As the landscapes are beautiful in these regions, I should have taken a wider lens than 28 mm; I knew it but I just couldn’t get one in due time without having to pay an amount beyond my expectations. Twenty eight millimeters is just too short for these landscapes. I didn’t felt the need for a longer lens than the 58 mm. The second item that I should have taken was a small tripod as Northern lights can show up (and they did), even in mid September. I managed to make some “handheld-on-a-branch-without-breathing-during-30-seconds” shots but it remains quite challenging though. But hikers will also know that every 100 g saved is either more food that you can take or less weight to carry throughout the trip, so I ditched the tripod to lighten my backpack.

Northern lights are in fact less bright than depicted on this picture,
but the dynamic character isn't rendered at it's best

The cool fact with this analog setup is that 1) it’s ultra cheap and robust so I didn’t care when I threw them in my dusty backpack without lens caps (I had used the lenses quite a bit for several years before so I was confident about their resistance) and 2) it gives you superb (or equivalent) image quality (and rendition) compared to digital SLR’s. And-you’re-such-an-hipster-omg-omg-omg (smiley here).


Film vs digital

Well, it’s a personal choice. You don’t “pay” for digital shots, so you can take as much “useless” photos as you want (we all agree that every trip needs some them, dozens in fact)! Taking a film SLR was more for film color and rendition as well as the pleasure of taking the time to frame, adjust and shoot accordingly. I’m on holiday, so I relax.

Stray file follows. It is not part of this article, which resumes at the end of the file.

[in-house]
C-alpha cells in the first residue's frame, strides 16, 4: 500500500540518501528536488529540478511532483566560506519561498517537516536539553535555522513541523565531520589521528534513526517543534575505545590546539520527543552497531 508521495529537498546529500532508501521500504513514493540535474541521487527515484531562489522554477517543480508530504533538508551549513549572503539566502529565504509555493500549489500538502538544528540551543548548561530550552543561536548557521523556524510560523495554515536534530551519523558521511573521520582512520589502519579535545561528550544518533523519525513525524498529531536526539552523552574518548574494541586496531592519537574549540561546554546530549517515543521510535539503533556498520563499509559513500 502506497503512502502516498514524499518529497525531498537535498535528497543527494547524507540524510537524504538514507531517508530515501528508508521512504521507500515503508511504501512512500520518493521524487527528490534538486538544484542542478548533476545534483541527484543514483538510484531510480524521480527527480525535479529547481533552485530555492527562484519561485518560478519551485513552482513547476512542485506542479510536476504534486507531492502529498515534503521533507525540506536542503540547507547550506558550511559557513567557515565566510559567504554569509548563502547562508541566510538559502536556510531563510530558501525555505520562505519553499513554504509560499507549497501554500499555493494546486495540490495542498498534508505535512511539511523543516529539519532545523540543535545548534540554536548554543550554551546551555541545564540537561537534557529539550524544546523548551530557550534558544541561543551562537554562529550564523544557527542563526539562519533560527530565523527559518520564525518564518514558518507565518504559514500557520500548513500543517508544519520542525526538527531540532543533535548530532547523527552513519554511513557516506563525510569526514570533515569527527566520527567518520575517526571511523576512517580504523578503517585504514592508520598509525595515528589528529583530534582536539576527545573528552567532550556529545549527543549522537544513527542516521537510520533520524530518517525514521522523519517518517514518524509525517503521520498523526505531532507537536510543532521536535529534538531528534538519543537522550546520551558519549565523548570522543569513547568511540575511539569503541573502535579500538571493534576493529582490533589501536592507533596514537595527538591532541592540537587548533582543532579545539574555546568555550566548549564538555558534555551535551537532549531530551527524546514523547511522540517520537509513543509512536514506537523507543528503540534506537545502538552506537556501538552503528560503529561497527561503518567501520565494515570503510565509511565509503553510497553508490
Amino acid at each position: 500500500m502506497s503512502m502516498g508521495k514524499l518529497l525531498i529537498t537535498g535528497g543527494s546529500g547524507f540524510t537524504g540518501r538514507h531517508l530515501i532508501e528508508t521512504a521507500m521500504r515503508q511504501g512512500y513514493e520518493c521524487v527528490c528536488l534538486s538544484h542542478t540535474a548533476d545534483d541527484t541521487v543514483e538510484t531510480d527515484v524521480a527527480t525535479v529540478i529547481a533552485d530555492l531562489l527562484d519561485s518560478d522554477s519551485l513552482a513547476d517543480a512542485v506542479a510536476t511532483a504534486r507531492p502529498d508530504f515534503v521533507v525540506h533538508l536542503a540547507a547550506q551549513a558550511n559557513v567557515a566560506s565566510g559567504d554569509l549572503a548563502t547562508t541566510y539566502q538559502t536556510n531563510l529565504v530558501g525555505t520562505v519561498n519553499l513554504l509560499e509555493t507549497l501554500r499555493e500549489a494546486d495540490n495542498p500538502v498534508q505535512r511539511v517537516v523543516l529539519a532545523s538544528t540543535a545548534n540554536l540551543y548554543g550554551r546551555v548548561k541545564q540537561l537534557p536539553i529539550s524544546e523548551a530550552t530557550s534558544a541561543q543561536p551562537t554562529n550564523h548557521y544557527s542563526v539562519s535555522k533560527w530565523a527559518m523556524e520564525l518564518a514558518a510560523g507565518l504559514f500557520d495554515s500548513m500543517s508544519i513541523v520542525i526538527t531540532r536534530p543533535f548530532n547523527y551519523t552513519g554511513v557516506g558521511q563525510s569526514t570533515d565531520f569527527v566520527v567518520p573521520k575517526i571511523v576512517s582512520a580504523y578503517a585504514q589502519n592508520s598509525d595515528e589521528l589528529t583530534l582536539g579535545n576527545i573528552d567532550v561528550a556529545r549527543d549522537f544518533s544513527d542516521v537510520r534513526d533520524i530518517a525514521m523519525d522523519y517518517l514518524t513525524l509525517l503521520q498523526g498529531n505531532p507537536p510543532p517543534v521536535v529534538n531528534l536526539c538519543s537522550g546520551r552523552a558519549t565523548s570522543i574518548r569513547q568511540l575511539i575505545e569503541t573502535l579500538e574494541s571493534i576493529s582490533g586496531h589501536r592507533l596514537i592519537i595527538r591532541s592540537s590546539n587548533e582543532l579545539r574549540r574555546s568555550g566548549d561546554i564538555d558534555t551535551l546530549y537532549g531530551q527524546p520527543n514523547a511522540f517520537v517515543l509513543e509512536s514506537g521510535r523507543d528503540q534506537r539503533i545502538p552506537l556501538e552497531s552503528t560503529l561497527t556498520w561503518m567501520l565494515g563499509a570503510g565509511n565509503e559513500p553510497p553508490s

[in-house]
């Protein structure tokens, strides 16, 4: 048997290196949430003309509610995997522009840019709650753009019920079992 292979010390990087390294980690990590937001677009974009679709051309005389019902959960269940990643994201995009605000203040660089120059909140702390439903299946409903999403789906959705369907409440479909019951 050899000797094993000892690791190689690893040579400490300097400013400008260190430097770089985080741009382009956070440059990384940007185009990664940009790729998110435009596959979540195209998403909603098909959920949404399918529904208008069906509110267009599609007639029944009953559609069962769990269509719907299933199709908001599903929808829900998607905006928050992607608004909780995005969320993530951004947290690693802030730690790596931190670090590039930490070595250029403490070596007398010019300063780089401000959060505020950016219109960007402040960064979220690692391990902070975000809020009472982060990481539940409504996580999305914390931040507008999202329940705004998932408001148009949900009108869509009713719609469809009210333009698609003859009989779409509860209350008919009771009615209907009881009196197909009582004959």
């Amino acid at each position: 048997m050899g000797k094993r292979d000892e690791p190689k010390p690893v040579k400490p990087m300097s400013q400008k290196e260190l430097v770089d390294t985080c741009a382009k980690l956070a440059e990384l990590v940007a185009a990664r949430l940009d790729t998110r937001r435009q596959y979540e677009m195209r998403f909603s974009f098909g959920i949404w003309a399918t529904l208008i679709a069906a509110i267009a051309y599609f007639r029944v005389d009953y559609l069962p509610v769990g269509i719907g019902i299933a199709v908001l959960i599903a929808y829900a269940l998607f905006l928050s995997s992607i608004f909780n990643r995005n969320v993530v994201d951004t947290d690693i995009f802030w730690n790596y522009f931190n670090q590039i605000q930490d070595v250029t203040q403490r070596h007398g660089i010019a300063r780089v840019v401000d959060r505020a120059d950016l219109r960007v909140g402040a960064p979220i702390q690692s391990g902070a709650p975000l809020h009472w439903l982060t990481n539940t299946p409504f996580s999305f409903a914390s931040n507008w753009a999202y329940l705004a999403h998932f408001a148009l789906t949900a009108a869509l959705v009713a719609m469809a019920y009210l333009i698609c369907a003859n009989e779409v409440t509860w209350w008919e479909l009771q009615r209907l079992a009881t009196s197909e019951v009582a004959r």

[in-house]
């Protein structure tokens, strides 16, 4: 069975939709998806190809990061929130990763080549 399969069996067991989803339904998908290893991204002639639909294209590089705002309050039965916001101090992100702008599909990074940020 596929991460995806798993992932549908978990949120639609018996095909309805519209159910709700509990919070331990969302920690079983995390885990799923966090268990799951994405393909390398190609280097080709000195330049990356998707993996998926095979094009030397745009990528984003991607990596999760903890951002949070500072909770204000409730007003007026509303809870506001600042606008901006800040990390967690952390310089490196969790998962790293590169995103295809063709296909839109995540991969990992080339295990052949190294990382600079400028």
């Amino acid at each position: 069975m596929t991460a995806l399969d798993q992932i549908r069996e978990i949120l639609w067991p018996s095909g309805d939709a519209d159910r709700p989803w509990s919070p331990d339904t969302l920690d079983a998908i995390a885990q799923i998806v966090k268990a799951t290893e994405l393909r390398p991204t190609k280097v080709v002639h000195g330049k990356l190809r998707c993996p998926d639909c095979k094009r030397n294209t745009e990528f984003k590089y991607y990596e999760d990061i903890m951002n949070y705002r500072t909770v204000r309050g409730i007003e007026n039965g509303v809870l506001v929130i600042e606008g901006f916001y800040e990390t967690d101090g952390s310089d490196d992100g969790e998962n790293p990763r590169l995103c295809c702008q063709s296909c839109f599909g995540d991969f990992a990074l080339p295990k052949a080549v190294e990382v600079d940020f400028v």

A comfortable and appreciated location near Nikkaluokta

Tuesday, March 26, 2013

About UV filters construction quality and their utility (to me)

I use UV filters on nearly every lens I have, mostly for protection. 

For those who think that their front element is indestructible, I want you to meet the Mohs scale (sorry, it's in French but you'll get the idea).

Mohs scale [Wikipedia]

As you can see at point 7, "Quartz, raye une vitre", even if glass is quite durable, it can still be scratched by quartz, aka sand! (and other metallic parts, like another UV filter for instance).
 When you accidentally drop your camera in mud (= water + sand, as I did once), cleaning a filter is much easier than the front element as you can take the filter off and clean it under water so that you don’t have to wipe all that mud away and risking scratching your lovely front element. Plus, the outer part of the front element is serrated and it’s not so easy to remove the mud stuck in it (I spent quite some time to have it fully cleaned, and there's still some left). Plus, some lenses require one to be fully sealed (as my 16-35mm).

Now, there are filters and expensive filters. Without going through the whole debate about the impact on image quality, I just want to say that I have now a B+W "F-Pro" filter on my 70-200 and a Sigma UV (slim) on my 16-35. Well, construction-wise, the Sigma is… not so good. The glass part moves and bends when I put some pressure on it and I can see some debris between the metallic mount and the glass (yes I know that slim constructions are ment to be small so it’s normal that they aren’t as resistant as normal ones but you have to be aware of that). So, if you’re using your lenses in sandy/dusty/hard environments, don’t try to save 20€ and spend the cash on a durable filter even if itsn't slim. There's only 1mm difference between a regular construction and the slim profile. Vignetting is easily removable in PP. So don’t buy a 6th bag. Or another stupid accessory you don’t need. Or a new camera you won’t reall use. Or anything else that follows the same idea, and get some german über-hardened steel filters (just like the B+W).

B+W 77mm UV filter [Adorama]